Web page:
Should anyone be surprised that a Swiss man devised a typeface with neutrality as its strongest feature? Designer Max Miedinger's Helvetica (as it became known) was seen as a great step forward because the face has no implied meaning — it allows what's written to convey all meaning. If this idea seems arcane, consider how you react when you see text in Fraktur (gothic black letter) as opposed to Comic Sans Serif — it's a different feeling, right? Because of its neutrality, Helvetica has become ubiquitous in the past 51 years. Director Gary Hustwit explores the rise of Miedinger's creation in the documentary Helvetica, which features prominent designers such as Wim Crouwel and Hermann Zapf discussing how typeface, specifically this one, affects people's lives. Helvetica screens at 7 p.m. at the Missouri History Museum (Lindell Boulevard and DeBaliviere Avenue; 314-746-4599 or www.mohistory.org) and is followed by a panel discussion on the topic of typography with featured panelists Kay Kramer from the Printery and associate professor of graphic communications Chuck Groth. Admission is free.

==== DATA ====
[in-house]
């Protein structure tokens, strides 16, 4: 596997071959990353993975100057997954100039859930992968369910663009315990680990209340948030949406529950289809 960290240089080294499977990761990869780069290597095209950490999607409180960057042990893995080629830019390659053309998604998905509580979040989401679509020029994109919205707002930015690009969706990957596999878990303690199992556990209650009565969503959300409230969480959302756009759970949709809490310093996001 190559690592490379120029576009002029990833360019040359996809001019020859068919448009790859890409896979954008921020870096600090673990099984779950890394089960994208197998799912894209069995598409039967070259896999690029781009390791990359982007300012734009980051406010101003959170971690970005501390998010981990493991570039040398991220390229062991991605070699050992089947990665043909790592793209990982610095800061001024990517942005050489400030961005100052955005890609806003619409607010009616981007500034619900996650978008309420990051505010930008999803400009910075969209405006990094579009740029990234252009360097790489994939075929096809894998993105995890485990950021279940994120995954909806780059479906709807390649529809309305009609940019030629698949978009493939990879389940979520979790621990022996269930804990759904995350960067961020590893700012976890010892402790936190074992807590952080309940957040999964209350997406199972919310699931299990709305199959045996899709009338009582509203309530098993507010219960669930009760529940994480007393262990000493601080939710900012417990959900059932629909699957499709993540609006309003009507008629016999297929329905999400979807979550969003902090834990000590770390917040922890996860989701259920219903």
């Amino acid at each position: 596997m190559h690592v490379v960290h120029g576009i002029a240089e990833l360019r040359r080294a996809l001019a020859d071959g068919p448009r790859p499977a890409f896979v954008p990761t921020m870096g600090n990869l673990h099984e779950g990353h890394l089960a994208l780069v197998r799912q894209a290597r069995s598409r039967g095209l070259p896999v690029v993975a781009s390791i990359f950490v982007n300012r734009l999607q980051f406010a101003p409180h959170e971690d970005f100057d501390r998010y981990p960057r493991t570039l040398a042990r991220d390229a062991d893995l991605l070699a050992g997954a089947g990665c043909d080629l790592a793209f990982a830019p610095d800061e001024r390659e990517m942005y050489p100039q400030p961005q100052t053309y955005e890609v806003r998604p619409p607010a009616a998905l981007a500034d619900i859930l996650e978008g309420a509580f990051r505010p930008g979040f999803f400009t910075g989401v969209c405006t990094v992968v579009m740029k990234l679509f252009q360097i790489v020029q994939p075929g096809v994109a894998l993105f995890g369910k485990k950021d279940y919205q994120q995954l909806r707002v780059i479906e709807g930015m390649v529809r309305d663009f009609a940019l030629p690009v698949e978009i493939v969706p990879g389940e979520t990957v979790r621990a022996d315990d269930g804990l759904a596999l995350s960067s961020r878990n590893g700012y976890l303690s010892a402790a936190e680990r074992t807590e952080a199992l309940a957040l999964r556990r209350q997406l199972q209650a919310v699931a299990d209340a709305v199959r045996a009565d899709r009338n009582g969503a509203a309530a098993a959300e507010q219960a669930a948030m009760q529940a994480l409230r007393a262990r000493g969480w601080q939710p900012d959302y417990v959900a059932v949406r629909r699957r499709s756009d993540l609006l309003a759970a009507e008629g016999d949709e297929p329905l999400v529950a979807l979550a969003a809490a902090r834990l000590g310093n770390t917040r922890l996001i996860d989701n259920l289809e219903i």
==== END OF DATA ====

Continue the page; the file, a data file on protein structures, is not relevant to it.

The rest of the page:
Thu., Dec. 4, 2008